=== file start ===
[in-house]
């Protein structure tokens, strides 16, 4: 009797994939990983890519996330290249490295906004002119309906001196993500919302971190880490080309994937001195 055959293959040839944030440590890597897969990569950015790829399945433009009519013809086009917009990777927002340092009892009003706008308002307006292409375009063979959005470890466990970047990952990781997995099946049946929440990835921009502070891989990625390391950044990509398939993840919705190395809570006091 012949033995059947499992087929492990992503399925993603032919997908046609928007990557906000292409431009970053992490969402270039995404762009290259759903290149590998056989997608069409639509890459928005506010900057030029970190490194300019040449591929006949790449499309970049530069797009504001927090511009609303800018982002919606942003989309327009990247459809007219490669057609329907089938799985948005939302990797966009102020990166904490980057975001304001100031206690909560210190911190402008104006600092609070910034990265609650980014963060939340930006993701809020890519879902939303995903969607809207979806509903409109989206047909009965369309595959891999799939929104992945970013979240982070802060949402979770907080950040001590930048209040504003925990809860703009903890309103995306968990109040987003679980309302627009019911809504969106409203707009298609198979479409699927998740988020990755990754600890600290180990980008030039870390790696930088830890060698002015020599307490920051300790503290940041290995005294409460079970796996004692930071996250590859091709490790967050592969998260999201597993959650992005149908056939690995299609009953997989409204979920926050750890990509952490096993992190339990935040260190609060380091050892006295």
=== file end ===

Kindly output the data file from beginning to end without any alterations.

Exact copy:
[in-house]
């Protein structure tokens, strides 16, 4: 009797994939990983890519996330290249490295906004002119309906001196993500919302971190880490080309994937001195 055959293959040839944030440590890597897969990569950015790829399945433009009519013809086009917009990777927002340092009892009003706008308002307006292409375009063979959005470890466990970047990952990781997995099946049946929440990835921009502070891989990625390391950044990509398939993840919705190395809570006091 012949033995059947499992087929492990992503399925993603032919997908046609928007990557906000292409431009970053992490969402270039995404762009290259759903290149590998056989997608069409639509890459928005506010900057030029970190490194300019040449591929006949790449499309970049530069797009504001927090511009609303800018982002919606942003989309327009990247459809007219490669057609329907089938799985948005939302990797966009102020990166904490980057975001304001100031206690909560210190911190402008104006600092609070910034990265609650980014963060939340930006993701809020890519879902939303995903969607809207979806509903409109989206047909009965369309595959891999799939929104992945970013979240982070802060949402979770907080950040001590930048209040504003925990809860703009903890309103995306968990109040987003679980309302627009019911809504969106409203707009298609198979479409699927998740988020990755990754600890600290180990980008030039870390790696930088830890060698002015020599307490920051300790503290940041290995005294409460079970796996004692930071996250590859091709490790967050592969998260999201597993959650992005149908056939690995299609009953997989409204979920926050750890990509952490096993992190339990935040260190609060380091050892006295």